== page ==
There are, of course, other areas of mutually exclusive overlap in Iraq: Saddam’s “Arabization” of oil-rich former Kurdish regions, the border overlap of historically Persian and Arab territories, the overlapping loyalties to ethnicity and religion (Arab Sunni and Shi’a Muslims vs. Kurdish Sunnis and Arab Sunnis), etc. The significant point here is that this concept of mutually exclusive but overlapping networks of power is widespread, perhaps even a fundamental result AND cause of history. It appears that this entire concept is broadly ignored by those who seek to affect history. Is it an intractable force, one that is fundamentally impossible to resolve, or can awareness of it facilitate the resolution by addressing either the “mutually exclusive” nature of demands, or their areas of overlap? US efforts to educate the Japanese in the “ways of democracy” after World War II were an attempt to address the perceived mutual exclusivity of the tendencies of Japanese culture with the US demand that Japan never again imperil their influence. Many resettlement programs—such as some proposed in the former Yugoslavia—are intended not to eliminate the mutual-exclusivity of the fundamental demands of diverse ethnic groups, but to resolve their areas of overlap. Critically, neither of these programs derived a proposed solution after consciously framing the problem in terms of mutually exclusive and overlapping demands. By framing the “Iraq Problem” in such terms, can we arrive at a realistic solution, or does it support the intractable nature of such problems? Specifically: while we CAN effectively work to stop creating instances of mutually-exclusive overlap, but can we do anything to resolve the problems that history has created for us? George Friedman (of suggests that the only solution to the Israeli-Palestinian conflict (a similar case of mutually exclusive overlap) is to ignore it until time softens the sharp contours of the overlapping geopolitical landscape. Essentially, Friedman suggests that the same process that leads to the calcification of networks of power over time also erodes them—witness the gradual softening of the conflicts between the Scots and the English. It only took 300 years—perhaps not a realistic suggestion for a solution to the conflict in Iraq.

Since the course of history through time creates conflict through mutually-exclusive overlap, the first step must be to stop building new sources of conflict—a lesson that would serve the current administration well in its “Global War on Terrorism.” At a minimum, proceeding with a conscious awareness of this model will facilitate a decision making process that accounts for this source of conflict.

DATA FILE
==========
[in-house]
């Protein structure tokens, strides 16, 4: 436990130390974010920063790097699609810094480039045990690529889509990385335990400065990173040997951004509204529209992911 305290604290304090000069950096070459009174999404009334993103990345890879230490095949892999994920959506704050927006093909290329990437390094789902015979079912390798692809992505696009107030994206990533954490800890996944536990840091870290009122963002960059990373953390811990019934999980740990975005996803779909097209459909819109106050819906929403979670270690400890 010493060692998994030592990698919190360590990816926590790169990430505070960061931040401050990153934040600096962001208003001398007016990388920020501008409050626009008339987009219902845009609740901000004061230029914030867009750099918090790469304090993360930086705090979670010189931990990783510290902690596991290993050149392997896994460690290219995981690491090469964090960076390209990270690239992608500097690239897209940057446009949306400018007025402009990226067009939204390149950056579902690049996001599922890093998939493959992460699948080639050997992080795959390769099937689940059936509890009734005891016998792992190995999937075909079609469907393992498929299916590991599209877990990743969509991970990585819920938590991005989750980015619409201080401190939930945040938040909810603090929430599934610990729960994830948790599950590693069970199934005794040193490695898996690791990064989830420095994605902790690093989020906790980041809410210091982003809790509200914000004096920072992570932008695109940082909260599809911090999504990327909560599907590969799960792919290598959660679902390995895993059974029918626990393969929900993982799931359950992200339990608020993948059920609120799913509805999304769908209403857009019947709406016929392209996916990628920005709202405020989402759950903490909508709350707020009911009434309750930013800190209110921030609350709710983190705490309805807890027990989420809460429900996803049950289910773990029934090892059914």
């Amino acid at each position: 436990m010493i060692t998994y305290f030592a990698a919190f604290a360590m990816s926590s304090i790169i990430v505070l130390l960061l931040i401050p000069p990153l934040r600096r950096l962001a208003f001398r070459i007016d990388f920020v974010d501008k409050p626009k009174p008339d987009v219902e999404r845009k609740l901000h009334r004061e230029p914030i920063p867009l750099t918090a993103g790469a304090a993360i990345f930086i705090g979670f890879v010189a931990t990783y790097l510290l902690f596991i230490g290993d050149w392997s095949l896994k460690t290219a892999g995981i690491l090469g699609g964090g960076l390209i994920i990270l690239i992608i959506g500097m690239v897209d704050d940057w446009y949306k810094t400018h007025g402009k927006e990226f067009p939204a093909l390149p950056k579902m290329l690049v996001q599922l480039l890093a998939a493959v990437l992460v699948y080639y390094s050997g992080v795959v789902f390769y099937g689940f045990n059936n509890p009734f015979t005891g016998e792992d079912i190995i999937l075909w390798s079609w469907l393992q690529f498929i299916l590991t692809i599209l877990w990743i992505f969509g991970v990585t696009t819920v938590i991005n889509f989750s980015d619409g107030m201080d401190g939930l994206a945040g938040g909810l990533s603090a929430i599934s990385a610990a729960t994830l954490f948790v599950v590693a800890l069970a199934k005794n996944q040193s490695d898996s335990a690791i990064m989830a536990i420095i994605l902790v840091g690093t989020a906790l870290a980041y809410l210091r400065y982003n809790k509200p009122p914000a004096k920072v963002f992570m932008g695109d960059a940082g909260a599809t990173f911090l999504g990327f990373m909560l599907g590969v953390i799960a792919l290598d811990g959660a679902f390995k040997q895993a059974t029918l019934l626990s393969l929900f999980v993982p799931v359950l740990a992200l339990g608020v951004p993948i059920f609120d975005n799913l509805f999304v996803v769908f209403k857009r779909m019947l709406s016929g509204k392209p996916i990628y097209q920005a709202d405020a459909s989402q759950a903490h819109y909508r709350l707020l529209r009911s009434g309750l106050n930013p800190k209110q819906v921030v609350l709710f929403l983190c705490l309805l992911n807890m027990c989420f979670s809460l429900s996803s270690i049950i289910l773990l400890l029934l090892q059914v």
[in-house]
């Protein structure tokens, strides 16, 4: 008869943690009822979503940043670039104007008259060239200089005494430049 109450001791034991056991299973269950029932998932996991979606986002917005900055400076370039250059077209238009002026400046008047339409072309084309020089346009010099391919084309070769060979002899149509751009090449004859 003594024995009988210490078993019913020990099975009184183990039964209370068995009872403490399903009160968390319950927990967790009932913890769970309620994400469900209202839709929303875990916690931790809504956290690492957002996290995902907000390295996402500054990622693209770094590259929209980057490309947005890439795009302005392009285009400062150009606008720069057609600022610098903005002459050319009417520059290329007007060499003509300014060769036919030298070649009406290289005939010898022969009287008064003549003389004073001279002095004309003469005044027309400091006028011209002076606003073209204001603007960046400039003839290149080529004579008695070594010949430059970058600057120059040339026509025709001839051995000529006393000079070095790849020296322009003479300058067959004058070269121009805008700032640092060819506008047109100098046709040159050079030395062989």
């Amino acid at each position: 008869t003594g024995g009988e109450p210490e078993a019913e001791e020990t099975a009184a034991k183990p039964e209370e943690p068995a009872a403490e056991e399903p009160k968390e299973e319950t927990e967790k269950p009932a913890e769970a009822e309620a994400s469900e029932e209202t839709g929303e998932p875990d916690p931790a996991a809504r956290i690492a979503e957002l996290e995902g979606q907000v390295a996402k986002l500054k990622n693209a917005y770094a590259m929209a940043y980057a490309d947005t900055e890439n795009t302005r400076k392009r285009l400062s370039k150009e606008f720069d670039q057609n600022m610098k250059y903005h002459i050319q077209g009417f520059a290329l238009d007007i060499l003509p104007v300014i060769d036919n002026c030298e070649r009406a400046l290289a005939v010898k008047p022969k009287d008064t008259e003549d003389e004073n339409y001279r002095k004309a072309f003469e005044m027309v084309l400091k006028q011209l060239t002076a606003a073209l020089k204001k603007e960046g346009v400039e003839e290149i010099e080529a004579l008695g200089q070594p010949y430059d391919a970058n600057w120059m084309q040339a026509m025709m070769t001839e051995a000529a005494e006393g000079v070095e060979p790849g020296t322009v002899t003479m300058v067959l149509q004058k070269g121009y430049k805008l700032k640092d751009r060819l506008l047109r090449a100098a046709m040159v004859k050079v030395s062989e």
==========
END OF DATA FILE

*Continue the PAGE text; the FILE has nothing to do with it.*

Is it possible to proactively soften already established cases of mutually-exclusive overlap—to greatly accelerate the healing powers of time? That is a much more difficult question—and one which I do not have an answer to. The problem seems deeply rooted in the dynamics of hierarchal civilization and its effect on human psychology, economic necessity, patterns of growth, etc. Perhaps the solution lies in a reassessment of this fundamental pattern of hierarchy? That is certainly the panacea that I gravitate towards on most issues, but in reality it is quite the Catch-22: Our best hope for a gradual and peaceful transition to a superior form of human organization—one without conflict due to mutually-exclusive overlap—will demand the cooperation of the very groups that are barred from effective cooperation due to the problem of mutually-exclusive overlap.

In a few weeks, Jason Godesky will make an argument that collapse is an economizing process. Perhaps it is also means of systemic conflict resolution—the only one capable of effectively dealing with the problem of mutually-exclusive overlap?


Jason Godesky said...

The aforementioned piece, "Thesis #20: Collapse is an economizing process," is now up.